Will Helping Your Children Hinder Your Retirement

October 10, 2010

Are your retirement plans safe?

Whilst each generation has very different needs and priorities when it comes to managing their money and their finances, an increasing number of cases are arising where the decision of one generation is having a detrimental effect over the financial stability of other generations. Perhaps the most common example of this is adult children seeking large sums of financial assistance from their aging parents. This is due to a range of reasons, most of which could be avoided if they had were more prepared. 

Whilst pre-retirees and retirees are focusing on the growth and longevity of their nest egg, their children are more focused on education, buying their first homes and starting a family. We are often so focused on our own financial goals, that we don’t consider how our family’s decisions and experiences can have an effect on those around us.

If a child finds themselves in financial difficulty due to factors such as redundancy, illness or debt, most parents first instinct will no doubt be to help their children by providing financial support. This, however, can have a significant impact on the parents’ superannuation nest egg, value of their estate and their quality of life during retirement.

Take Sally and Mark, for example.

 

Sally and Mark had just retired, and were looking forward to their upcoming golden years, spending quality time with their children and grandchildren and travelling around Australia as they had always planned to do.

 

Unfortunately, only 6 months into their retirement they had a devastating call advising that their son, Michael, had suffered a heart attack and passed away.

 

Because he was a fit, healthy man in his late thirties, Michael had not seen the need for any life insurance and for this reason his wife, who was a stay at home mum, was now left to manage their two children and mortgage on her own.

 

As most parents or grandparents would do, Sally and Mark welcomed their daughter in law and grandchildren into their family home.

 

The financial impact on Sally and Mark’s retirement plans was enormous. In order to support their daughter in law and grandchildren meant that their retirement plans were no longer what they had originally intended, and Sally and Mark would now need to live a very modest lifestyle in order to make ends meet.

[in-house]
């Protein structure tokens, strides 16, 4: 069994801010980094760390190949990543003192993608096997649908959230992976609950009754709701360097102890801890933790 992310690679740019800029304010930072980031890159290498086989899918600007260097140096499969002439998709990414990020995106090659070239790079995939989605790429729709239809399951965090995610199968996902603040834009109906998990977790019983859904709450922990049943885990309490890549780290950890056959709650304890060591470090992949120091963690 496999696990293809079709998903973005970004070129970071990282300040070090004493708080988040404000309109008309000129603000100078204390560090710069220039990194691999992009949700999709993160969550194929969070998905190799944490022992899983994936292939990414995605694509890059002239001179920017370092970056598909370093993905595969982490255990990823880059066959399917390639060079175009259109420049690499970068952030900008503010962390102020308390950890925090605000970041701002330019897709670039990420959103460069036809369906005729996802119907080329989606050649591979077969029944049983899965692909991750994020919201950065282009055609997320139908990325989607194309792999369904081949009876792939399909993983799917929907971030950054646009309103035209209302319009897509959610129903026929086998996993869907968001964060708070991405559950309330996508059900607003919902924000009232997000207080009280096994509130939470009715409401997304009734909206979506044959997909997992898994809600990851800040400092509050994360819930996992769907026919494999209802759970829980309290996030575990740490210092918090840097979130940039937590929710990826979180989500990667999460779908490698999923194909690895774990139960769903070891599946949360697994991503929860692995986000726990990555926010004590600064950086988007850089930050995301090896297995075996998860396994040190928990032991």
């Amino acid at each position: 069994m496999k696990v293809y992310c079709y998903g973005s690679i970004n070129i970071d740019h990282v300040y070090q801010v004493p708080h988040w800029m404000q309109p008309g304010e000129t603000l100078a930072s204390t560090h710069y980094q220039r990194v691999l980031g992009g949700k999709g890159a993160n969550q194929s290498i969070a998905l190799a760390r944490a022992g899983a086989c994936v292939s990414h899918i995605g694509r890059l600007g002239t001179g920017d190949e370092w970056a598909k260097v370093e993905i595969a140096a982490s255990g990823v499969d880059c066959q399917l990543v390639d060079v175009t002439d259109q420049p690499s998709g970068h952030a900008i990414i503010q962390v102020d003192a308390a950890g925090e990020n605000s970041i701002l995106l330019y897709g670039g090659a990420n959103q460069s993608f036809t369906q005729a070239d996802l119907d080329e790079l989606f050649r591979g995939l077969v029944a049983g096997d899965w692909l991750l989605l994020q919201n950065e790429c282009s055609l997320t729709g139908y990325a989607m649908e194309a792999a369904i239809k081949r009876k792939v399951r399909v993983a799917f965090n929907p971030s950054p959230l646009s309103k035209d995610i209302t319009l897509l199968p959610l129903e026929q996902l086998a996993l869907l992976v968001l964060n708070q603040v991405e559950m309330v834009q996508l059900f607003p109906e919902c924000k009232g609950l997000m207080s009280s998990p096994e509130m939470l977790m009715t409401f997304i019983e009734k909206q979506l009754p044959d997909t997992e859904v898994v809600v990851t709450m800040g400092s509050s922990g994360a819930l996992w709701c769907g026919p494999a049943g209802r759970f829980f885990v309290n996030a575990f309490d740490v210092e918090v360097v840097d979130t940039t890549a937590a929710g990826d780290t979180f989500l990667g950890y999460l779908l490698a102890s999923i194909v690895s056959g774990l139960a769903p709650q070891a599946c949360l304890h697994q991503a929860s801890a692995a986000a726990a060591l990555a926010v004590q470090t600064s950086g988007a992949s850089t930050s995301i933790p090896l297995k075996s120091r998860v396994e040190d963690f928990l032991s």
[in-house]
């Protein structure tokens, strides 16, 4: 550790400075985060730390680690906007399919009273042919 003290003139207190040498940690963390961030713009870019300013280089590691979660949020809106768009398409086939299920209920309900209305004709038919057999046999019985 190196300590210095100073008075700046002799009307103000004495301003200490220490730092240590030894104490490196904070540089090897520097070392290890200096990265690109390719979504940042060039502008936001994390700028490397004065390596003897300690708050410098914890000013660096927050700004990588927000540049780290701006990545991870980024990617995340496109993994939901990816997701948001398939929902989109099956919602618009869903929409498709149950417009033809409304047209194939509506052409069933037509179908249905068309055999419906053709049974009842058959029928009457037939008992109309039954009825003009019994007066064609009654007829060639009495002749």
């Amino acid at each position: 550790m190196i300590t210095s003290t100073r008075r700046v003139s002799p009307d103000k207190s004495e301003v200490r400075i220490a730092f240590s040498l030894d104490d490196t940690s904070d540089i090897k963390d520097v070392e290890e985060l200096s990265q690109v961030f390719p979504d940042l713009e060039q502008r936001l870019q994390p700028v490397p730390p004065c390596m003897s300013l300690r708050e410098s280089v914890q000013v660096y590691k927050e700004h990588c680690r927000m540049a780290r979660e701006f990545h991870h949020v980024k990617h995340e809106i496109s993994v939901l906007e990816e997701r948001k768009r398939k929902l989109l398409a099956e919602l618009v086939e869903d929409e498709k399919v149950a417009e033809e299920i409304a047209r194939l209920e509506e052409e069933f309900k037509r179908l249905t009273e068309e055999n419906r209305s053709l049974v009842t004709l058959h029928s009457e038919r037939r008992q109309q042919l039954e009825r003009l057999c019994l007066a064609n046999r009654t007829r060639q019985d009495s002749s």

*This case study is for illustrative purposes only.  

 

It is important to encourage discussions with your children from an early age, and ensure they are educated around their finances in order to avoid these situations. Arming your family with as much information as possible will assist you in helping each other for the long term.

By planning together and communicating, all generations can enjoy a better financial future.

Have you considered how the following issues may impact members of your family? What are some of the solutions to consider to address these issues?

For 20 somethings:

29% of Gen Y are “financially unfit” – high debt, no insurance, few savings and expensive accommodation.1

          Struggling to manage credit card debt

          Low income

          Paying off HECS debt

          Increasing rental costs

          Relative lack of awareness regarding finances

          Living costs (many holding a live now, pay later mentality)

 

Things to think about:

          Consider avoiding a credit card

          Budget wisely

          Educate yourself about your finances

          Start planning for your future now – start a savings plan now- linked high interest account “pay yourself”

          Live according to your income

 

For 30 somethings:

Only 53% of 30year olds believe they could survive longer than a month if they were unable to work.

          Job stability and salary packages hit by financial crisis

          Increasing property costs

          Mortgage stress

          Young families to support

 

Things to think about:

          Speak with your Financial Planner about Risk Cover

          Consider debt consolidation

          Ensure you don’t overextend yourself when purchasing a property

          Budget wisely

          Don’t forget to think about your super

–     Consider some salary protection, life trauma insurance

 

For Pre-Retirees & Retirees:

It costs around $350 per week to support an adult child. That’s money many pre-retirees and retirees desperately need to build – or rebuild – into their retirement next egg.2

Around 22,500 Australian grandparents are looking after their grandchildren.3

          young adult children living at home

          lending money to children for major life expenses – i.e.: first home.

          supporting children who are not coping with financial debt

          instability of markets and the GFC shrinking super accounts

 

Its not too late to discuss these issues with your financial planner to learn about how they can help your family better plan for its collective future.

PLEASE READ OUR FULL DISCLAIMER

 

 

 

 

Visit:

www.financialplanner-newcastle.com.au

www.selfmanagedsuperfundstrategies.com

www.leenanetempleton.com.au

www.newcastle-accountant.com.au

 

Source: Lonsdale Financial Group

1  Bankwest, Social Indicator Series, as sourced by BT Financial Group

2  What price the clever country? The costs of tertiary education in Australia, AMP. NATESM income and Wealth Report, 21 November 2008 and Honey, I calculated the kids… it’s $537,000, AMP. NATSEM Income and Wealth Report Issue 18 December 2007 as sourced by BT Financial Group Limited.

3  ABS: Family Characteristics, Australia, 2003 as sourced by MLC Insurance

Previous post:

Next post: